88RISING – midsummer madness ft. Joji, Rich Brian, Higher Brothers, AUGUST 08
88rising, the LA-based hip-hop label focused on tapping the burgeoning market for rappers of Asian descent, has seen its share of ups and downs since its inception in 2015. The “hybrid management, record label, video production and marketing company” came under fire due to its controversial artist Rich Brian’s original moniker, Rich Chigga, which many condemned as a racist troll for attention. After convincing the young Indonesian rapper to change his name, it looks like the label is shifting into high gear promoting Brian and its other artists, Joji, Higher Brothers, and August 08, with a music video for “Summertime Sadness,” the first single from the label’s upcoming compilation album, Head In The Clouds.
The video does what it says on the tin, featuring grainy, home movie-style footage of the label’s artists hanging out during typical summertime activities like pool parties and beach days. While Japanese-Australian singer Joji handles hook duties, August 08, Rich Brian, and Chinese hip-hop group Higher Brothers provide the verses in both English and in Sichuanese Mandarin.
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Mahalia – I Wish I Missed My Ex
Rising UK songstress Mahalia continues to hit all the right notes with latest single “I Wish I Missed My Ex;” her best release yet.
Produced by Maths Time Joy — the man responsible for Mahalia’s cracking debut “Sober” — and newcomer Swindle, “I Wish I Missed My Ex” has an old school ’90s vibe to it. Mahalia discusses an ex who just won’t leave her alone over a classic R&B beat with a touch of jazz.
Along with the track the film clip for “I Wish I Missed My Ex” is a fantastic visual accompaniment. Shot in LA by Director Andrew Litten, over a 22-hour stint, the clip is shot in reverse, with Mahalia having to learn all the lyrics backwards.
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Ross From Friends – ‘Project Cybersyn’
Ross From Friends is moving on up in the world. Felix Clary Weatherall, the rising London-based producer who is almost certainly not David Schwimmer, first caught our attention with his 2016 EP You’ll Understand, and he signed to Flying Lotus’ Brainfeeder label earlier this year for the release of another EP called Aphelion. Now he’s announcing his debut full-length, Family Portrait, along with his first run of Stateside tour dates.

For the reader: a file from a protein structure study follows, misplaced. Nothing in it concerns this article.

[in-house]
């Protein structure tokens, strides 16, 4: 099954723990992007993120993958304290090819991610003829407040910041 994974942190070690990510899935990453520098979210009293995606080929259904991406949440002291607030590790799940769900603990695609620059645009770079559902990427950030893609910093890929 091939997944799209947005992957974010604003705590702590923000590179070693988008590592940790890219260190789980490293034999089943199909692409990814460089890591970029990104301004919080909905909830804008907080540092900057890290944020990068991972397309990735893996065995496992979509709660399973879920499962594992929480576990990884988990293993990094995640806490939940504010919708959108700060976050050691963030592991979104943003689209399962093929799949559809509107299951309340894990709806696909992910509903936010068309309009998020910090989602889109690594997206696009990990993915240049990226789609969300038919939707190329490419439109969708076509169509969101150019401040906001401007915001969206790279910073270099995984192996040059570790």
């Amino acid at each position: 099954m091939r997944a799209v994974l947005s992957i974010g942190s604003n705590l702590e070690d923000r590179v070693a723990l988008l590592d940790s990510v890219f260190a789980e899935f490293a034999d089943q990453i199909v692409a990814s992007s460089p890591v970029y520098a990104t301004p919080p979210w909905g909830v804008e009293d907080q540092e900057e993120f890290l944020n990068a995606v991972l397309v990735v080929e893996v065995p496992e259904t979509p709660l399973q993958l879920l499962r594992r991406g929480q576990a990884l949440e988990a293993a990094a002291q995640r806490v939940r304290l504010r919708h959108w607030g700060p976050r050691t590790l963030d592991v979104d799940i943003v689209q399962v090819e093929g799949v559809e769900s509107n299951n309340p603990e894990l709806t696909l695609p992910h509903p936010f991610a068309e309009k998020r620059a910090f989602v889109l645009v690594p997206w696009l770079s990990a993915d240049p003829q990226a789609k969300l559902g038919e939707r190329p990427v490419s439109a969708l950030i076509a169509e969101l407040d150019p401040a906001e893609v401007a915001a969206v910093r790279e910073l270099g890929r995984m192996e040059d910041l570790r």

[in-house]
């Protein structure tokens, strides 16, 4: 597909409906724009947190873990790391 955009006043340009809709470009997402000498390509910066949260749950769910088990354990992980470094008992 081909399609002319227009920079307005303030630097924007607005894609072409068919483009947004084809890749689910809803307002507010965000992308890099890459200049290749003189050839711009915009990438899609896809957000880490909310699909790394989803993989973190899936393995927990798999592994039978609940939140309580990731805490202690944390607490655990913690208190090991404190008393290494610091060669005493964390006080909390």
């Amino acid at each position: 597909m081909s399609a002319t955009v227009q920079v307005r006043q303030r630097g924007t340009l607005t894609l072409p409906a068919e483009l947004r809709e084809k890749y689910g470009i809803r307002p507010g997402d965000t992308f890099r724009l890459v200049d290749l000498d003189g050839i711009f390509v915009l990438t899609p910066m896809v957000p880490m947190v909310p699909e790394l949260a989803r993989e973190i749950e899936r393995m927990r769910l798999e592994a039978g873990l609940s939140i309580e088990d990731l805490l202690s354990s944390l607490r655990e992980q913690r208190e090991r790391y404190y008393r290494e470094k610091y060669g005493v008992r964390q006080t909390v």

Family Portrait, which finds Weatherall “trying new things, making a bit more of an explosive sound,” is coming out in July. “Every time I went to make music the things which would really grab me are the emotional things, and while I’m in that place I felt I could really focus on the track,” he explains in a press release. “That was a massive part of this album, tapping into my emotions … into my emotional instability.” Although the album also features Weatherall recording his own voice for the first time, “Project Cybersyn” is another instrumental, a warm, analog dance track of the caliber we’ve already come to expect from him.
Ross From Friends’ may technically be Weatherall’s solo project, but for his live shows, he’s enlisted the help of a couple of friends. John Dunk plays saxophone and keys while Jed Hampson plays electric guitar, and Weatherall and his band will play their first-ever US shows when they head out on a headlining tour in September.
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Joji has released his first new music since February’s breakthrough ‘In Tongues Deluxe’ EP. The Japanese artist is fresh from an extended studio hibernation and will also be taking his live show to a few festivals this year including Blurry Vision in Oakland, CA this weekend and 88rising’s Head In The Clouds Festival in Los Angeles in September.
New single Yeah Right is entirely written and produced by Joji himself. Although the song seems like a superficial party track on its surface, after multiple listens it reveals itself to have a sort of warm and relatable self-loathing. The tracks muted samples along with its sultry drum machine hits and watery piano make for something special, sure to hold Joji fans over for whats to come down the line from the 88rising artist.
Yeah Right is accompanied by a simple, yet smart lo-fi music video that shows Joji going through a series of mixed emotions as he almost reluctantly recounts the lyrics to his own song
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